As I have just about every morning since I submitted my short story (to the same place I submitted my novel), this morning I checked my email to see if there was any response yet. And there was.
I read the opening paragraph, and it spoke of the many submissions, how hard a decision it was, and how the difference from those that got in, to those that didn’t, was a matter of only a few percentile (they have a long detailed list which each story is judged against, everything from dialogue to marketability, which gives them a percent at the end.), They mentioned how all were good but only eight could be chosen.
In short, it read like a rejection letter – ”Thanks for submitting, it was a hard choice but we are going to pass this time’.
I wasn’t too shaken up by this, as it wasn’t my first rejection and it won’t be my last, I’m sure. I had only submitted because I hadn’t submitted a short story in a long time and, as I had just submitted my novel to them, thought I would give it a shot. I even wondered if the story would fit well enough with the theme of the anthology.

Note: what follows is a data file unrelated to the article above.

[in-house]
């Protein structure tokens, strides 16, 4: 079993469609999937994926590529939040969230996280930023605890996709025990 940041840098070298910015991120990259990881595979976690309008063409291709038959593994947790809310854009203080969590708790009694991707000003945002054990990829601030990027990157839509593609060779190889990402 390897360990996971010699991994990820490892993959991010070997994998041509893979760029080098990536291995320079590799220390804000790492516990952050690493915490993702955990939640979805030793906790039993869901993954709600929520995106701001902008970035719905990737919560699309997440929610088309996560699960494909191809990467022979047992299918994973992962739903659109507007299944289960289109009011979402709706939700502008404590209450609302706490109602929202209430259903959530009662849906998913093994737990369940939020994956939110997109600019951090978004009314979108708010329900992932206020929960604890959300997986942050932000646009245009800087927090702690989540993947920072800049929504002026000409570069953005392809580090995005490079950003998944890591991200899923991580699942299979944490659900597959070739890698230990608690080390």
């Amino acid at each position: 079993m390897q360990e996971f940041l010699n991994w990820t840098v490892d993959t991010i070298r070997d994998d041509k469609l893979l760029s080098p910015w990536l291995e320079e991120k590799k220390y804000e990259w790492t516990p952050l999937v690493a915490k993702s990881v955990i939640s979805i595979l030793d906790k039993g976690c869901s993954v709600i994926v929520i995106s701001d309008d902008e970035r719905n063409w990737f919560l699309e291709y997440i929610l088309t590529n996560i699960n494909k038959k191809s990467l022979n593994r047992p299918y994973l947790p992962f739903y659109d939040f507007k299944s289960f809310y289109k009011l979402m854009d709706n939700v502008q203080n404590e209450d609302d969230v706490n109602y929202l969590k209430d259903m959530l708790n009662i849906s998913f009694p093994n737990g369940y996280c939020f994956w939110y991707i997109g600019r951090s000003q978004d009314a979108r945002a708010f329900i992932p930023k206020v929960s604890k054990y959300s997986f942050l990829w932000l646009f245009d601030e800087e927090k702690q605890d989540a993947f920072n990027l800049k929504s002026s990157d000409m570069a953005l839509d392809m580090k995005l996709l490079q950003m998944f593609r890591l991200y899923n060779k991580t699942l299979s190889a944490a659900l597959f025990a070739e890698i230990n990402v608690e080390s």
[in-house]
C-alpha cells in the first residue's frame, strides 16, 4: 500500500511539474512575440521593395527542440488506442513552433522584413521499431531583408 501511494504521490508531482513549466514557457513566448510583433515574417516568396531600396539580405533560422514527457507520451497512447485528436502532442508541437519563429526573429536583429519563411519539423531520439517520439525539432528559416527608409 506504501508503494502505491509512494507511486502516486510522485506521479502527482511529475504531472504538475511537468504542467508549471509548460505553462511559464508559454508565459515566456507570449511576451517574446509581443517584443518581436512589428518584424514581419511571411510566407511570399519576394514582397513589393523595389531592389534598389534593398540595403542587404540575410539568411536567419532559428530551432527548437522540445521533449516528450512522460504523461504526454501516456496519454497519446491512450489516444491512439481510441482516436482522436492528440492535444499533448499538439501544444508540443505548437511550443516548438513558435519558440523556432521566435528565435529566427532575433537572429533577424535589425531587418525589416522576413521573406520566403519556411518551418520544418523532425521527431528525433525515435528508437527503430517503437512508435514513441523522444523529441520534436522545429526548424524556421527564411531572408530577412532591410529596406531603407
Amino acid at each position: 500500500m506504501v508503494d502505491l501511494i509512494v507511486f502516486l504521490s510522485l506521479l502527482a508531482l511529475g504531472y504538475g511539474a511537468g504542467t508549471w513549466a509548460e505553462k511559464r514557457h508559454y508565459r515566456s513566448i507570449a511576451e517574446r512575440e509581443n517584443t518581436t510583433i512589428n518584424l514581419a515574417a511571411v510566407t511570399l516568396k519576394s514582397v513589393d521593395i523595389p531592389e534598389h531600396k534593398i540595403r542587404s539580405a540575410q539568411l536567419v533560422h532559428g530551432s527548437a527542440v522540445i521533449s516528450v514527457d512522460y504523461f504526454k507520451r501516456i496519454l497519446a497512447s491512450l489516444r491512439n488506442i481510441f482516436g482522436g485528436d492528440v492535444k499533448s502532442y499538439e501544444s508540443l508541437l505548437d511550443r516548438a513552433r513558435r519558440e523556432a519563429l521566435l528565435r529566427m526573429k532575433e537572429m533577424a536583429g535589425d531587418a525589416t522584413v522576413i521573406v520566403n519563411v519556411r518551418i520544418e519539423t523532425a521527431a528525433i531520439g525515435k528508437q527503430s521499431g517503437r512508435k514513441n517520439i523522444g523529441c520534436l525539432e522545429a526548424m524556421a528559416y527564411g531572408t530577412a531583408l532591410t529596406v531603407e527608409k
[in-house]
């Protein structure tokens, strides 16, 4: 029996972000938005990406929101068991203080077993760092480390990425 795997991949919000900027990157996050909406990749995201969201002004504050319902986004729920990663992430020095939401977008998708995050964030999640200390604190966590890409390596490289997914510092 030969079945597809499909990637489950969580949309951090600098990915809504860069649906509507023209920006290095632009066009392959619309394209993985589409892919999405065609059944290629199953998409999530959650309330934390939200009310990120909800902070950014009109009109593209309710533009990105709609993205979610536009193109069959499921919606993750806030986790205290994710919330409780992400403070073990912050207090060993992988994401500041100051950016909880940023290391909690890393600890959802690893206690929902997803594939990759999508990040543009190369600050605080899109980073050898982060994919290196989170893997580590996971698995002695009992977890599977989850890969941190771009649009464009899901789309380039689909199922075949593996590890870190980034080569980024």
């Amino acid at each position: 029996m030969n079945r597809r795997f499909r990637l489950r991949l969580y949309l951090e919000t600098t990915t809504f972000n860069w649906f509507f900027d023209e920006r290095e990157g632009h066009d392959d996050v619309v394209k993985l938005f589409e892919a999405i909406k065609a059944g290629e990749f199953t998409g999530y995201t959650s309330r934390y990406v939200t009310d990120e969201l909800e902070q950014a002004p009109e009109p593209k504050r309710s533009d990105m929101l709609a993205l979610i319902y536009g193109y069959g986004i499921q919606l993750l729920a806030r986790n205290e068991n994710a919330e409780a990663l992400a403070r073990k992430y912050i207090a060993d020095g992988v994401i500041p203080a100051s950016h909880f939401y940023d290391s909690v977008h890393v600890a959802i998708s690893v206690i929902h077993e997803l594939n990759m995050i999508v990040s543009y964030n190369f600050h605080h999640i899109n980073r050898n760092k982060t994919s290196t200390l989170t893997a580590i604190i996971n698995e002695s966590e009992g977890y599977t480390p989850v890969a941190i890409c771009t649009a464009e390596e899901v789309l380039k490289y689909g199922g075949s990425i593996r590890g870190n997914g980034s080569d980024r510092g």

Below the opening paragraph was ‘a special thanks to the winners and a list of names which I allowed my eyes to slid over, wondering how the email would close. As my eyes slid past – ready to move on – a small part of my brain yelled out “STOP!” I stopped and wondered why this had happened. The small part of my brain said ‘ Go back, read those names again for a second’. Humouring my brain, I decided to re-read the list. In shock, I found out why it had yelled STOP.
There, a few names down, was mine. I looked at it. I read the whole thing again to be sure that the list of names was in fact the winners and not just a special note to semi- finalist or something.
It was the list of winners. It was my name. I stared in shock. Then I tittered. Then I gasped ‘ I – got – in?’ Then I read it all again, sure I was wrong.
I got in!
The reason this is so very exciting for me is because this will be the first time that the Protagonist that I have been writing short stories about, and two and a half novels about, will see print.
Also, now, I have a small amount of increased hope for my novel that I submitted to them. If they liked the short story, maybe – just maybe – they will like the novel with the same character.Now matter how the novel goes, it will be wonderful to see this character in print. Today – I smile… and it feels good.
I would, at this point, be remiss if I didn’t thank two people who are patient, wise, and have given so much of their time to allow me to have submitted a story worthy of publishing (even if it is ‘just’ a short) – so thank you to my editor, Sheila, and my beta-reader, Heather. You are both blessing from the muses.